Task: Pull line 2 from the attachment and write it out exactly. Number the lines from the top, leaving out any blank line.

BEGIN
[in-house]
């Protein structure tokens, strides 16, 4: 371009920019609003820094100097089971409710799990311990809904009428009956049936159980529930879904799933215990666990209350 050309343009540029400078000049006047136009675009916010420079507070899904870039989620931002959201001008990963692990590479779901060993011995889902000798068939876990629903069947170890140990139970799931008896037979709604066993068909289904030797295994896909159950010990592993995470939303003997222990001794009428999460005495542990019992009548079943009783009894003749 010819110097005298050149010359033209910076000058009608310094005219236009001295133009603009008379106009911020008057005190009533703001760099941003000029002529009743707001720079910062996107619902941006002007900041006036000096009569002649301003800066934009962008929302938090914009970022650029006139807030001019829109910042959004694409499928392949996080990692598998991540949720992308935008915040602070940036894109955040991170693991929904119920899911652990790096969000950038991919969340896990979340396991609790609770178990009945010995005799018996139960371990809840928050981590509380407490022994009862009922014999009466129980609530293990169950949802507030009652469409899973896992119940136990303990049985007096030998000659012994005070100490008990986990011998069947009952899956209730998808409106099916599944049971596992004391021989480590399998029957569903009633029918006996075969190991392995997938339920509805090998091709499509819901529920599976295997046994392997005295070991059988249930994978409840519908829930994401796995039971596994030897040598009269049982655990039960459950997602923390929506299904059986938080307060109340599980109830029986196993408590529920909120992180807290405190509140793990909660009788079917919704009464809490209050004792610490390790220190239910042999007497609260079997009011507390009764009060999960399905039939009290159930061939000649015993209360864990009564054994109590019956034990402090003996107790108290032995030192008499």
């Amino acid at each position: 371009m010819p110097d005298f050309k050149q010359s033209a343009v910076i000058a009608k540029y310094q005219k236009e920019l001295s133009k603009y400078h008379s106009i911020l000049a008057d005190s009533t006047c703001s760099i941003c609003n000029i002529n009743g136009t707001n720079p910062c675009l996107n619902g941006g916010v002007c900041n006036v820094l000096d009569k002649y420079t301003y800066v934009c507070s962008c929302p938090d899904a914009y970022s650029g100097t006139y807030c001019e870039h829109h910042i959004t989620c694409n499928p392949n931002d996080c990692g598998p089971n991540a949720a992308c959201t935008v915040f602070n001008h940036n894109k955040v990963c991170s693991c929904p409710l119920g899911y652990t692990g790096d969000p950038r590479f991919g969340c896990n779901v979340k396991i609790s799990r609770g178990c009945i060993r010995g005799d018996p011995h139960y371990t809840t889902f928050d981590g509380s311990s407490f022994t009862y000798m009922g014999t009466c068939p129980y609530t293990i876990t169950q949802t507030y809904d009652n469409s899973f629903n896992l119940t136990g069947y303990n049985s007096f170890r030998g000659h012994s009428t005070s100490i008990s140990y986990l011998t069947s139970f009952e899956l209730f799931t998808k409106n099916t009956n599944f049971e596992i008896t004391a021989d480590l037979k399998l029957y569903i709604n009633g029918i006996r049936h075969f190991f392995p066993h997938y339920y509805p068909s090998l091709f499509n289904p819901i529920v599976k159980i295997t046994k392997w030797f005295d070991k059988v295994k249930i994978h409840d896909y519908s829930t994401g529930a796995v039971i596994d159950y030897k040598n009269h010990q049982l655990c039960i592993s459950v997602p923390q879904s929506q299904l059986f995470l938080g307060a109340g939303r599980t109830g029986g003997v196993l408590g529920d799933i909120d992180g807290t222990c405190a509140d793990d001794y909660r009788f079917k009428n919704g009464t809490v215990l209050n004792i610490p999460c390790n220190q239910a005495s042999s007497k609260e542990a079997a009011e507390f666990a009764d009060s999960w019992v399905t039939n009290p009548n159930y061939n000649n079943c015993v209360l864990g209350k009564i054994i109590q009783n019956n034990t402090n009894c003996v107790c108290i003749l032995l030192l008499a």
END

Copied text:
């Protein structure tokens, strides 16, 4: 371009920019609003820094100097089971409710799990311990809904009428009956049936159980529930879904799933215990666990209350 050309343009540029400078000049006047136009675009916010420079507070899904870039989620931002959201001008990963692990590479779901060993011995889902000798068939876990629903069947170890140990139970799931008896037979709604066993068909289904030797295994896909159950010990592993995470939303003997222990001794009428999460005495542990019992009548079943009783009894003749 010819110097005298050149010359033209910076000058009608310094005219236009001295133009603009008379106009911020008057005190009533703001760099941003000029002529009743707001720079910062996107619902941006002007900041006036000096009569002649301003800066934009962008929302938090914009970022650029006139807030001019829109910042959004694409499928392949996080990692598998991540949720992308935008915040602070940036894109955040991170693991929904119920899911652990790096969000950038991919969340896990979340396991609790609770178990009945010995005799018996139960371990809840928050981590509380407490022994009862009922014999009466129980609530293990169950949802507030009652469409899973896992119940136990303990049985007096030998000659012994005070100490008990986990011998069947009952899956209730998808409106099916599944049971596992004391021989480590399998029957569903009633029918006996075969190991392995997938339920509805090998091709499509819901529920599976295997046994392997005295070991059988249930994978409840519908829930994401796995039971596994030897040598009269049982655990039960459950997602923390929506299904059986938080307060109340599980109830029986196993408590529920909120992180807290405190509140793990909660009788079917919704009464809490209050004792610490390790220190239910042999007497609260079997009011507390009764009060999960399905039939009290159930061939000649015993209360864990009564054994109590019956034990402090003996107790108290032995030192008499």